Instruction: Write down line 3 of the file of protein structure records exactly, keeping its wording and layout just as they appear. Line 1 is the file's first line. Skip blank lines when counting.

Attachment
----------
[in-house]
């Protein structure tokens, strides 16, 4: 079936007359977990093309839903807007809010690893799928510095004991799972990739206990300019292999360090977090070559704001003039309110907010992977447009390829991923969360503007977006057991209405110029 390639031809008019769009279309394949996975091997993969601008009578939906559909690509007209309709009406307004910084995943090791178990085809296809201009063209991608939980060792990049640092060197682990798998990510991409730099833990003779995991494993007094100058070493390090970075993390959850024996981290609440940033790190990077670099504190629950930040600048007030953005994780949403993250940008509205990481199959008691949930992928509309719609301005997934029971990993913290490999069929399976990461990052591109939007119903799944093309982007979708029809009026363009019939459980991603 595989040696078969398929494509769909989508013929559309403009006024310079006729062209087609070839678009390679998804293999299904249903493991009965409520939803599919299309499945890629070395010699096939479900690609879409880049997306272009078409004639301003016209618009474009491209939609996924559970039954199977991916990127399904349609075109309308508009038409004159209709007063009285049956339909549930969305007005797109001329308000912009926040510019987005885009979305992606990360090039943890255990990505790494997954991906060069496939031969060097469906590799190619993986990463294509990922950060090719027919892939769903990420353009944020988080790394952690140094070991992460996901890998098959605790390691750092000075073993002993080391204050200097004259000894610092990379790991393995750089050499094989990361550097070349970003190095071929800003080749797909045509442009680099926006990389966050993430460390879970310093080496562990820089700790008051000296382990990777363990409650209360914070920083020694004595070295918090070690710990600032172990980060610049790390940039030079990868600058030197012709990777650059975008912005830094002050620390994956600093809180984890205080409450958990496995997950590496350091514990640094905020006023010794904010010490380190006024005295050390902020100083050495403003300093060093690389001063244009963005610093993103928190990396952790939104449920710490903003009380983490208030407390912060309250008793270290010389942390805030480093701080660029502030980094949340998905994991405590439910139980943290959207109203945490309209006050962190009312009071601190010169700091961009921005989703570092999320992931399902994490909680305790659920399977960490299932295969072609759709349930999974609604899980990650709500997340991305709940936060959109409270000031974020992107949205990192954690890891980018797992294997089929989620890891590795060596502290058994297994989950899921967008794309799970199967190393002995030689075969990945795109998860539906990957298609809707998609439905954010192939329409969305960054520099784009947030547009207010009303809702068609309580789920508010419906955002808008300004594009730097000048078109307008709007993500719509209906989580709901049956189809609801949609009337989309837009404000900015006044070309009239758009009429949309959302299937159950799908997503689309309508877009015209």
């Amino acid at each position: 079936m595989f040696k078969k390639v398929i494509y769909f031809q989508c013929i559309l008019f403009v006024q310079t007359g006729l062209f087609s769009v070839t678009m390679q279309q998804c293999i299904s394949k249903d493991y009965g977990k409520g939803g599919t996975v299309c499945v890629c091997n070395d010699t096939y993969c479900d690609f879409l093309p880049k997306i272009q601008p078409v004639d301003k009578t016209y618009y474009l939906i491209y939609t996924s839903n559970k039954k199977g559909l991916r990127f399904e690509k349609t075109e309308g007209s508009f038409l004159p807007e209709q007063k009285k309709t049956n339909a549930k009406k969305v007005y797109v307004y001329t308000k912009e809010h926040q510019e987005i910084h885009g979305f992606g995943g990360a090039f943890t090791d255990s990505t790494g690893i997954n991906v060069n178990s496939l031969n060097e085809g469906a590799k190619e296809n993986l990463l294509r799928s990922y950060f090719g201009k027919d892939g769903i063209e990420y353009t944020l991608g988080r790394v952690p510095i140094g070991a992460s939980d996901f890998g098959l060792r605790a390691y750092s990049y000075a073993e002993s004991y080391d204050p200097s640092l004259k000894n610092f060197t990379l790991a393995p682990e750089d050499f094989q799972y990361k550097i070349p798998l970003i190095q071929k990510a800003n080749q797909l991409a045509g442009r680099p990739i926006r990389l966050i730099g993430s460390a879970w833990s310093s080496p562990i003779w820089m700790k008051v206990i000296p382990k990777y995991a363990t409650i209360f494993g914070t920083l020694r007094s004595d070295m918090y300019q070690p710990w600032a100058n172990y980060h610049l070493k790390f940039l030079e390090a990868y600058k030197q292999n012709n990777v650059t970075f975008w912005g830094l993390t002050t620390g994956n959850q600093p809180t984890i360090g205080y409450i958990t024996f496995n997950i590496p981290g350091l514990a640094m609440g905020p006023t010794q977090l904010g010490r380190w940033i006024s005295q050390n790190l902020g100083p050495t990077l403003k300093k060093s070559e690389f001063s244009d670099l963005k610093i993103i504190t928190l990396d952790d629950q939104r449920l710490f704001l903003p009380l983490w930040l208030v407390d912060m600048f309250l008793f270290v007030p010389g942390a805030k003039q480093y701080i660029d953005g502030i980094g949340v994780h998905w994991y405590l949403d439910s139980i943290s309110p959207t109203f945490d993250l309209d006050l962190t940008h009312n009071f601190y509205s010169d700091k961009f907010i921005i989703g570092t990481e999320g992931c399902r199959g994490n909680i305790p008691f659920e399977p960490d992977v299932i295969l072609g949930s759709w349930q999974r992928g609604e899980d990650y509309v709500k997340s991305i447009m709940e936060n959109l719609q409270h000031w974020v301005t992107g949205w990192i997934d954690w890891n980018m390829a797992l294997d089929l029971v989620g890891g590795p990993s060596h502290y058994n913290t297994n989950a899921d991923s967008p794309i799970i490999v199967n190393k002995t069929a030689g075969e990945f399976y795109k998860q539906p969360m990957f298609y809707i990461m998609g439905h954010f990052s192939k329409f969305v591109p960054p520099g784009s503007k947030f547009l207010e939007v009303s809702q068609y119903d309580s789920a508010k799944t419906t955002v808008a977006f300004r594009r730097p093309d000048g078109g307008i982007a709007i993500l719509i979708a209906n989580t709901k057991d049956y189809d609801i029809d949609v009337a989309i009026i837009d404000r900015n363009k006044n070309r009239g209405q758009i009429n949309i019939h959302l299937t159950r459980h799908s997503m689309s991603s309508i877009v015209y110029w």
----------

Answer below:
């Amino acid at each position: 079936m595989f040696k078969k390639v398929i494509y769909f031809q989508c013929i559309l008019f403009v006024q310079t007359g006729l062209f087609s769009v070839t678009m390679q279309q998804c293999i299904s394949k249903d493991y009965g977990k409520g939803g599919t996975v299309c499945v890629c091997n070395d010699t096939y993969c479900d690609f879409l093309p880049k997306i272009q601008p078409v004639d301003k009578t016209y618009y474009l939906i491209y939609t996924s839903n559970k039954k199977g559909l991916r990127f399904e690509k349609t075109e309308g007209s508009f038409l004159p807007e209709q007063k009285k309709t049956n339909a549930k009406k969305v007005y797109v307004y001329t308000k912009e809010h926040q510019e987005i910084h885009g979305f992606g995943g990360a090039f943890t090791d255990s990505t790494g690893i997954n991906v060069n178990s496939l031969n060097e085809g469906a590799k190619e296809n993986l990463l294509r799928s990922y950060f090719g201009k027919d892939g769903i063209e990420y353009t944020l991608g988080r790394v952690p510095i140094g070991a992460s939980d996901f890998g098959l060792r605790a390691y750092s990049y000075a073993e002993s004991y080391d204050p200097s640092l004259k000894n610092f060197t990379l790991a393995p682990e750089d050499f094989q799972y990361k550097i070349p798998l970003i190095q071929k990510a800003n080749q797909l991409a045509g442009r680099p990739i926006r990389l966050i730099g993430s460390a879970w833990s310093s080496p562990i003779w820089m700790k008051v206990i000296p382990k990777y995991a363990t409650i209360f494993g914070t920083l020694r007094s004595d070295m918090y300019q070690p710990w600032a100058n172990y980060h610049l070493k790390f940039l030079e390090a990868y600058k030197q292999n012709n990777v650059t970075f975008w912005g830094l993390t002050t620390g994956n959850q600093p809180t984890i360090g205080y409450i958990t024996f496995n997950i590496p981290g350091l514990a640094m609440g905020p006023t010794q977090l904010g010490r380190w940033i006024s005295q050390n790190l902020g100083p050495t990077l403003k300093k060093s070559e690389f001063s244009d670099l963005k610093i993103i504190t928190l990396d952790d629950q939104r449920l710490f704001l903003p009380l983490w930040l208030v407390d912060m600048f309250l008793f270290v007030p010389g942390a805030k003039q480093y701080i660029d953005g502030i980094g949340v994780h998905w994991y405590l949403d439910s139980i943290s309110p959207t109203f945490d993250l309209d006050l962190t940008h009312n009071f601190y509205s010169d700091k961009f907010i921005i989703g570092t990481e999320g992931c399902r199959g994490n909680i305790p008691f659920e399977p960490d992977v299932i295969l072609g949930s759709w349930q999974r992928g609604e899980d990650y509309v709500k997340s991305i447009m709940e936060n959109l719609q409270h000031w974020v301005t992107g949205w990192i997934d954690w890891n980018m390829a797992l294997d089929l029971v989620g890891g590795p990993s060596h502290y058994n913290t297994n989950a899921d991923s967008p794309i799970i490999v199967n190393k002995t069929a030689g075969e990945f399976y795109k998860q539906p969360m990957f298609y809707i990461m998609g439905h954010f990052s192939k329409f969305v591109p960054p520099g784009s503007k947030f547009l207010e939007v009303s809702q068609y119903d309580s789920a508010k799944t419906t955002v808008a977006f300004r594009r730097p093309d000048g078109g307008i982007a709007i993500l719509i979708a209906n989580t709901k057991d049956y189809d609801i029809d949609v009337a989309i009026i837009d404000r900015n363009k006044n070309r009239g209405q758009i009429n949309i019939h959302l299937t159950r459980h799908s997503m689309s991603s309508i877009v015209y110029w």